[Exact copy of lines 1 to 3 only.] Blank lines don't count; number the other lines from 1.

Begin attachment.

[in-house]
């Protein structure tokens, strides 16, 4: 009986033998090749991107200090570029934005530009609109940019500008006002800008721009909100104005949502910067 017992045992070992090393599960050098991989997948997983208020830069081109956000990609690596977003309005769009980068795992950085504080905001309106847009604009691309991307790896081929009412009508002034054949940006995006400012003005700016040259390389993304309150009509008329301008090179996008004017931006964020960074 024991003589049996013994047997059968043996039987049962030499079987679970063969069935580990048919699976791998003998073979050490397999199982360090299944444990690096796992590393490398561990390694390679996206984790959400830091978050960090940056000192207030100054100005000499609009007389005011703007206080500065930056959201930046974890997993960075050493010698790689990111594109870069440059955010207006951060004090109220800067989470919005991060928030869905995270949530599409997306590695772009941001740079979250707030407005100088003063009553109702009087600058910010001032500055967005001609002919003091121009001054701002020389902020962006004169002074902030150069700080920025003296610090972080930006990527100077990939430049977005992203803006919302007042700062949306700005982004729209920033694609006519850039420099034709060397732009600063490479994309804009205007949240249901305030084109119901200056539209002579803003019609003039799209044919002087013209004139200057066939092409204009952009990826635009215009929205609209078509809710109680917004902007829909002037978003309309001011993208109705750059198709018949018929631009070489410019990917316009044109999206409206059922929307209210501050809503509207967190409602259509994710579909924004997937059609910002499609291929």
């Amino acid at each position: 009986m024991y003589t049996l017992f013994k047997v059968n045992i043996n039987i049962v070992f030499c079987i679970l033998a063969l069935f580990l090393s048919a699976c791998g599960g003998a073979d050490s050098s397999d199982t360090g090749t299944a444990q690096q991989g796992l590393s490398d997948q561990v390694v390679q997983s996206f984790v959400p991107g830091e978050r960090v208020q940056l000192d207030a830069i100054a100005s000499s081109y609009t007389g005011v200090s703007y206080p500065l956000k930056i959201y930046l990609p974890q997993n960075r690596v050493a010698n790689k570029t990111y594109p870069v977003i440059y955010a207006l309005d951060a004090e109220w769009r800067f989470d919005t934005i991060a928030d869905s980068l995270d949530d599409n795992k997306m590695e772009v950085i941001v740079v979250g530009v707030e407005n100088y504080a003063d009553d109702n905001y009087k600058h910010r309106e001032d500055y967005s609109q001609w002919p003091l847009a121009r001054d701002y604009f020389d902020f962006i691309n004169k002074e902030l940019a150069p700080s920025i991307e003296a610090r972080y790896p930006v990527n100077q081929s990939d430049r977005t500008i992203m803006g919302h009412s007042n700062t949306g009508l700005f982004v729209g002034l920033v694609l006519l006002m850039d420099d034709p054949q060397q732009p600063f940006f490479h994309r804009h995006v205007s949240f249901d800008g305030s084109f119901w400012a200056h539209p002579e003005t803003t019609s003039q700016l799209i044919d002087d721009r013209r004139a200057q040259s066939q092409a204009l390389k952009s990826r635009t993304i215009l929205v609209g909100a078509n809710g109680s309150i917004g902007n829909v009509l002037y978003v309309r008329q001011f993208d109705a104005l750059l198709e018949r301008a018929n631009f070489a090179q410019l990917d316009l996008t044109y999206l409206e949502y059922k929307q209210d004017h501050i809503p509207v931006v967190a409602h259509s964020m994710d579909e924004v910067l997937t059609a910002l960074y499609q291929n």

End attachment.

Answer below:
[in-house]
């Protein structure tokens, strides 16, 4: 009986033998090749991107200090570029934005530009609109940019500008006002800008721009909100104005949502910067 017992045992070992090393599960050098991989997948997983208020830069081109956000990609690596977003309005769009980068795992950085504080905001309106847009604009691309991307790896081929009412009508002034054949940006995006400012003005700016040259390389993304309150009509008329301008090179996008004017931006964020960074 024991003589049996013994047997059968043996039987049962030499079987679970063969069935580990048919699976791998003998073979050490397999199982360090299944444990690096796992590393490398561990390694390679996206984790959400830091978050960090940056000192207030100054100005000499609009007389005011703007206080500065930056959201930046974890997993960075050493010698790689990111594109870069440059955010207006951060004090109220800067989470919005991060928030869905995270949530599409997306590695772009941001740079979250707030407005100088003063009553109702009087600058910010001032500055967005001609002919003091121009001054701002020389902020962006004169002074902030150069700080920025003296610090972080930006990527100077990939430049977005992203803006919302007042700062949306700005982004729209920033694609006519850039420099034709060397732009600063490479994309804009205007949240249901305030084109119901200056539209002579803003019609003039799209044919002087013209004139200057066939092409204009952009990826635009215009929205609209078509809710109680917004902007829909002037978003309309001011993208109705750059198709018949018929631009070489410019990917316009044109999206409206059922929307209210501050809503509207967190409602259509994710579909924004997937059609910002499609291929």
């Amino acid at each position: 009986m024991y003589t049996l017992f013994k047997v059968n045992i043996n039987i049962v070992f030499c079987i679970l033998a063969l069935f580990l090393s048919a699976c791998g599960g003998a073979d050490s050098s397999d199982t360090g090749t299944a444990q690096q991989g796992l590393s490398d997948q561990v390694v390679q997983s996206f984790v959400p991107g830091e978050r960090v208020q940056l000192d207030a830069i100054a100005s000499s081109y609009t007389g005011v200090s703007y206080p500065l956000k930056i959201y930046l990609p974890q997993n960075r690596v050493a010698n790689k570029t990111y594109p870069v977003i440059y955010a207006l309005d951060a004090e109220w769009r800067f989470d919005t934005i991060a928030d869905s980068l995270d949530d599409n795992k997306m590695e772009v950085i941001v740079v979250g530009v707030e407005n100088y504080a003063d009553d109702n905001y009087k600058h910010r309106e001032d500055y967005s609109q001609w002919p003091l847009a121009r001054d701002y604009f020389d902020f962006i691309n004169k002074e902030l940019a150069p700080s920025i991307e003296a610090r972080y790896p930006v990527n100077q081929s990939d430049r977005t500008i992203m803006g919302h009412s007042n700062t949306g009508l700005f982004v729209g002034l920033v694609l006519l006002m850039d420099d034709p054949q060397q732009p600063f940006f490479h994309r804009h995006v205007s949240f249901d800008g305030s084109f119901w400012a200056h539209p002579e003005t803003t019609s003039q700016l799209i044919d002087d721009r013209r004139a200057q040259s066939q092409a204009l390389k952009s990826r635009t993304i215009l929205v609209g909100a078509n809710g109680s309150i917004g902007n829909v009509l002037y978003v309309r008329q001011f993208d109705a104005l750059l198709e018949r301008a018929n631009f070489a090179q410019l990917d316009l996008t044109y999206l409206e949502y059922k929307q209210d004017h501050i809503p509207v931006v967190a409602h259509s964020m994710d579909e924004v910067l997937t059609a910002l960074y499609q291929n």